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What’s with this “Wren” thing?
The oldest extant version of the fable
are presenting here appeared in 1913 in the first volume of a two-volume anthology
Saxon folktales (Plattdeutsche
Volksmärchen “Low German Folktales”)
collected by Wilhelm Wisser (1843–1935). Read
Before introducing myself, as you seem to request, I would like
to say a few words to allow you to get an inkling of what makes me tick.
Beginning with a few weeks before I joined you I followed your interesting exchanges in your open archive. Your erudition has impressed me just as much as the friendly and courteous way you carry on your discussions. Occasionally I sense almost something like friendship between individual members.
I am afraid I can not reach your level. However, already as a young person I started being keen on everything that had anything to do with languages and their origins. It seems to me that in a gathering of people that pursue more or less identical goals I might be able to learn quite a bit if you allow me to and if I may occasionally ask the odd naïve question.
As to me, I am past the age of fifty and live near Bremerhaven in Lower Saxony. In the earlier part of my life I was a manual worker at a shipyard, later one of the managers. At school and at work I learned a bit about modern and old languages. Some of my friends and acquaintances were specialists and inspired me to develop languages and related matters as a hobby area of interest.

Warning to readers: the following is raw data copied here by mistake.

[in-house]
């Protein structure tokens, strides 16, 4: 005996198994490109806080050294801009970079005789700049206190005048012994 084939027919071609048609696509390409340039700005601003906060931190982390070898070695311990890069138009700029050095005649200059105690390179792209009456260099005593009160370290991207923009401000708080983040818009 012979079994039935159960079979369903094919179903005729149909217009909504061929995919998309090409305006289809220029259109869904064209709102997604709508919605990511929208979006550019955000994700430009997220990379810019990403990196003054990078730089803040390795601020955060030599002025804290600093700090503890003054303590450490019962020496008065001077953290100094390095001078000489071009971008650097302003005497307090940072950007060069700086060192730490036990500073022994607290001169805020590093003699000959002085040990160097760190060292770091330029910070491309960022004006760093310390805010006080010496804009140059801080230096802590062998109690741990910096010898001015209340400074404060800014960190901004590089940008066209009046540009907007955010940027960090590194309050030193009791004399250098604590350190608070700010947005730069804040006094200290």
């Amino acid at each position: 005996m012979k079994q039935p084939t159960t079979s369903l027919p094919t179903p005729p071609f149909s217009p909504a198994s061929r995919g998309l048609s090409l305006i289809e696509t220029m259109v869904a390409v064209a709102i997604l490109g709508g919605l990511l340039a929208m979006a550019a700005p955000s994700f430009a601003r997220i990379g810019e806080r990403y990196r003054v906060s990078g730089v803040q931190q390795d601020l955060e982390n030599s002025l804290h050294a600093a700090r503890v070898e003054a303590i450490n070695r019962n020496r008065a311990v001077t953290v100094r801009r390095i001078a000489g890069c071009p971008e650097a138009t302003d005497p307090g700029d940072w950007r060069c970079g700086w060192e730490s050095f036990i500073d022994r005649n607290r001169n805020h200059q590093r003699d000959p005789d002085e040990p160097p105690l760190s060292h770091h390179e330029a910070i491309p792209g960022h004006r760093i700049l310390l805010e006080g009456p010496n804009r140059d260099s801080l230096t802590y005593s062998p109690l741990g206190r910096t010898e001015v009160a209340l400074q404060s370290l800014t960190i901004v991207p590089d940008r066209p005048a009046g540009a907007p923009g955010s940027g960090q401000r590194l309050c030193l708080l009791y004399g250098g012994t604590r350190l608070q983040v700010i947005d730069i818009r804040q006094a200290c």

I was fortunate in that I grew up with Low German (Low Saxon) as a second native language (after High German). This may well be the reason why I am particularly partial to the North Sea Germanic language groups. Little wonder, thus, that I am pleased about the idea of your organization. It seems to me that this is a very good place for investigating and preserving ancient linguistic connections and to shine a light into the dark.
There are other, apparently similar Internet organizations. However, it tends to become scary when you investigate them closely: they tend to be pervaded by (not only German) racist, pseudo-elitist and totally fascist garbage. And here it is quite the opposite: people occasionally stray off to topics, languages and communities that lie outside the self-imposed parameters. I sure like that, for it points to global, open-minded ways of thinking. This encourages me to assume that this sort of thing applies within the group as well.
Finally, in case I ever get lost in the area of old languages, I hope I may ask you for guidance. After all, sometimes it is necessary to listen to the opinions of like-minded people.